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Genetics. 1998 Jul;149(3):1235-50.

Effects of DNA double-strand and single-strand breaks on intrachromosomal recombination events in cell-cycle-arrested yeast cells.

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Department of Molecular and Cellular Toxicology, Harvard School of Public Health, Boston, Massachusetts 02115, USA.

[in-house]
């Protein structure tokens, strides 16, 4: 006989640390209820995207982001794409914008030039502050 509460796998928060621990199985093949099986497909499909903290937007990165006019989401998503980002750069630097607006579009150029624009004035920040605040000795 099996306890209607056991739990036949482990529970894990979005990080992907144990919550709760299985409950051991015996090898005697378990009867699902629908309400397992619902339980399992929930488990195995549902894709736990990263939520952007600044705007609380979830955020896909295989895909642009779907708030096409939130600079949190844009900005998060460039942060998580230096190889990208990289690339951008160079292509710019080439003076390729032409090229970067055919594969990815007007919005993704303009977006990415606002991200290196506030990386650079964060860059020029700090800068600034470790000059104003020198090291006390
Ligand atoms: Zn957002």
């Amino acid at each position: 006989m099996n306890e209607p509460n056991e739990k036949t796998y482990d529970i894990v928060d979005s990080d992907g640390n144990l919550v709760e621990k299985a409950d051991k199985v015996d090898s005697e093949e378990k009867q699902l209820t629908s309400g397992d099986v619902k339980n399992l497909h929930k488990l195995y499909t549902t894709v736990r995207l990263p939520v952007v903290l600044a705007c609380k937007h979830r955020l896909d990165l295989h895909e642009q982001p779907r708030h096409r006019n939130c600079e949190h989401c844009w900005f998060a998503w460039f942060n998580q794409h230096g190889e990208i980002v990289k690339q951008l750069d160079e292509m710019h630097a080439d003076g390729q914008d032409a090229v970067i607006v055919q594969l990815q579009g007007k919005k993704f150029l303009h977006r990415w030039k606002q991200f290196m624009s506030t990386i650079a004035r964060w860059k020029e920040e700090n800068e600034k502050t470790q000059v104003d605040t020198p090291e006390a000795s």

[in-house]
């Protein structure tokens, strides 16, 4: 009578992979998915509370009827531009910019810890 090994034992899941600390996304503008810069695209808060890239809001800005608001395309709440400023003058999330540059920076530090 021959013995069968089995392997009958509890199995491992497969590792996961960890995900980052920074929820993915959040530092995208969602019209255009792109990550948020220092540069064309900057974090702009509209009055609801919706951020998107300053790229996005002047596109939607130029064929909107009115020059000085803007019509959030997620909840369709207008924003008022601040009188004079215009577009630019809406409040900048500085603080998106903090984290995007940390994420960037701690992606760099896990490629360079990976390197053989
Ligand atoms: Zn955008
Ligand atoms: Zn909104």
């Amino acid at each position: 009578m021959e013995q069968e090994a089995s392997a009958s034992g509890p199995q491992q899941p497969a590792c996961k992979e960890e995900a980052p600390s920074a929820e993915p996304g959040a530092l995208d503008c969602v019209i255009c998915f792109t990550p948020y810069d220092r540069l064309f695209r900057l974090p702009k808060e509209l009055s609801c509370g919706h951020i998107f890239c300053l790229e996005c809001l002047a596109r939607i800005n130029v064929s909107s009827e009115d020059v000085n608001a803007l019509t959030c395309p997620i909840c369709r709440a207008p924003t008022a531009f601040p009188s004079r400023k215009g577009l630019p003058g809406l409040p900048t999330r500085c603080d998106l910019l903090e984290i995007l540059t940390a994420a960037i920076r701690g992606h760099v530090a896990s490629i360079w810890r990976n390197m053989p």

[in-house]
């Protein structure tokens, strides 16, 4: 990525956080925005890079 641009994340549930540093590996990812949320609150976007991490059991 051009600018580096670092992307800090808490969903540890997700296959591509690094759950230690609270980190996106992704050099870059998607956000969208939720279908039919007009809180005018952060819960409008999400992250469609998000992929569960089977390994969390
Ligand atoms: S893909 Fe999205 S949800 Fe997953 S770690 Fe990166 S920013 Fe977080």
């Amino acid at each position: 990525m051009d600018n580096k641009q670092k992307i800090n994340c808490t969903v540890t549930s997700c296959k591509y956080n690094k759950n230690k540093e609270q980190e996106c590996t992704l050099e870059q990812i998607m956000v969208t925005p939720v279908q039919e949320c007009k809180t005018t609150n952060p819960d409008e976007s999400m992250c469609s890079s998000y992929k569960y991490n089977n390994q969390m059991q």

Intrachromosomal recombination between repeated elements can result in deletion (DEL recombination) events. We investigated the inducibility of such intrachromosomal recombination events at different stages of the cell cycle and the nature of the primary DNA lesions capable of initiating these events. Two genetic systems were constructed in Saccharomyces cerevisiae that select for DEL recombination events between duplicated alleles of CDC28 and TUB2. We determined effects of double-strand breaks (DSBs) and single-strand breaks (SSBs) between the duplicated alleles on DEL recombination when induced in dividing cells or cells arrested in G1 or G2. Site-specific DSBs and SSBs were produced by overexpression of the I-Sce I endonuclease and the gene II protein (gIIp), respectively. I-Sce I-induced DSBs caused an increase in DEL recombination frequencies in both dividing and cell-cycle-arrested cells, indicating that G1- and G2-arrested cells are capable of completing DSB repair. In contrast, gIIp-induced SSBs caused an increase in DEL recombination frequency only in dividing cells. To further examine these phenomena we used both gamma-irradiation, inducing DSBs as its most relevant lesion, and UV, inducing other forms of DNA damage. UV irradiation did not increase DEL recombination frequencies in G1 or G2, whereas gamma-rays increased DEL recombination frequencies in both phases. Both forms of radiation, however, induced DEL recombination in dividing cells. The results suggest that DSBs but not SSBs induce DEL recombination, probably via the single-strand annealing pathway. Further, DSBs in dividing cells may result from the replication of a UV or SSB-damaged template. Alternatively, UV induced events may occur by replication slippage after DNA polymerase pausing in front of the damage.

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